by Luke, in Peru
30th October, 2009

I did wonder whether dipping into the waters of the Amazon was a great idea considering all the creatures that lurk within its murky depths but Caesar (our captain) only knew of one fisherman who had been eaten by piranhas and considering all the villagers bathe and wash in the water daily we figured it would be a fairly safe bet. We took the speedboat out to the middle of the river and jumped in. It was fantastic – the current was incredible but we swam with it for about half a mile or so and had a great time leaping in and out of the speedboat which kept pace with us – particularly Annie and Molly who plunged into the water without hesitation and then proceeded to repeatedly clamber in and out of the boat jumping in with ear piercing shrieks. Quite what the local tribes thought of us all I have no idea but I suspect our mental health was in question. It served a dual purpose – a chance to wash our clothes as well as a refreshing break.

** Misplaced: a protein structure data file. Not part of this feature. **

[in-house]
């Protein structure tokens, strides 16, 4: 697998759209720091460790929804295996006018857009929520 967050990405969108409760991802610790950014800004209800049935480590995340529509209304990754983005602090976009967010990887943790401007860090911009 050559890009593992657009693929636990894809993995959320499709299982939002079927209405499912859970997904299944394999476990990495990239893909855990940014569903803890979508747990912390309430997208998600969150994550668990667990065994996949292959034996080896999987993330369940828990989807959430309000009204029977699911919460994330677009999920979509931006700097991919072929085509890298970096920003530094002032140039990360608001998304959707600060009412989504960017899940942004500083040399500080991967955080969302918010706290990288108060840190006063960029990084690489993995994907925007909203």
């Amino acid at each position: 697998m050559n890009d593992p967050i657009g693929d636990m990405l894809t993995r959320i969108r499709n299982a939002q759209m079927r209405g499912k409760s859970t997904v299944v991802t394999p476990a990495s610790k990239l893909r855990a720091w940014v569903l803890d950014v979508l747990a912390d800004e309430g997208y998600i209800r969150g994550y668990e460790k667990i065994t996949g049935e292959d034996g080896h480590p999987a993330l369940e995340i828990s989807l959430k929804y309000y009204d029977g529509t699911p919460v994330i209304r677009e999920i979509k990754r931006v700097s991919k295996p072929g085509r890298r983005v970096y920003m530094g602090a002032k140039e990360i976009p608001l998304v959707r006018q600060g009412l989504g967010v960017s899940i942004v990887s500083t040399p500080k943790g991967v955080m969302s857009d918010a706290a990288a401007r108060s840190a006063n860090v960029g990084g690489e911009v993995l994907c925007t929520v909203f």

Sabrina didn’t make it. It was incredibly sad and we were all immensely disappointed. Having bonded with her over the last few days and sat up through the night with her, we all thought she was picking up, but the trauma of the boat ride, the oppressive heat and the huge surgeries she had been through were simply too much. Perhaps it was a mistake to have put her through the operation but we had had little choice and she was suffering. She wasn’t in pain when she passed away but although we did our absolute best, it was sad she was with a group of strangers at the end. It was very tough for everyone and we all felt very low after her passing.

The village dogs were a mixed bag. Some of them tough jungle hunting dogs, razor teeth and fairly unhandlable by anyone except their owners – equally tough Peruvians, whip thin hard young men, packed with lean muscle and scarred with tribal tattoos. Annie and I worked through them, pulling out three inch worms that had buried themselves in the dogs back – larvae of a fly that lays its eggs under the skin. I’ve seen them before but never this big, nor so many. Very satisfying to get them out.

The final mission was to vaccinate some buffalo against rabies. Apparently bats bite them and it’s a genuine risk so we went on a mission to get it done.
Just arrived back in Iquitos, time for a hot shower and few local beers.

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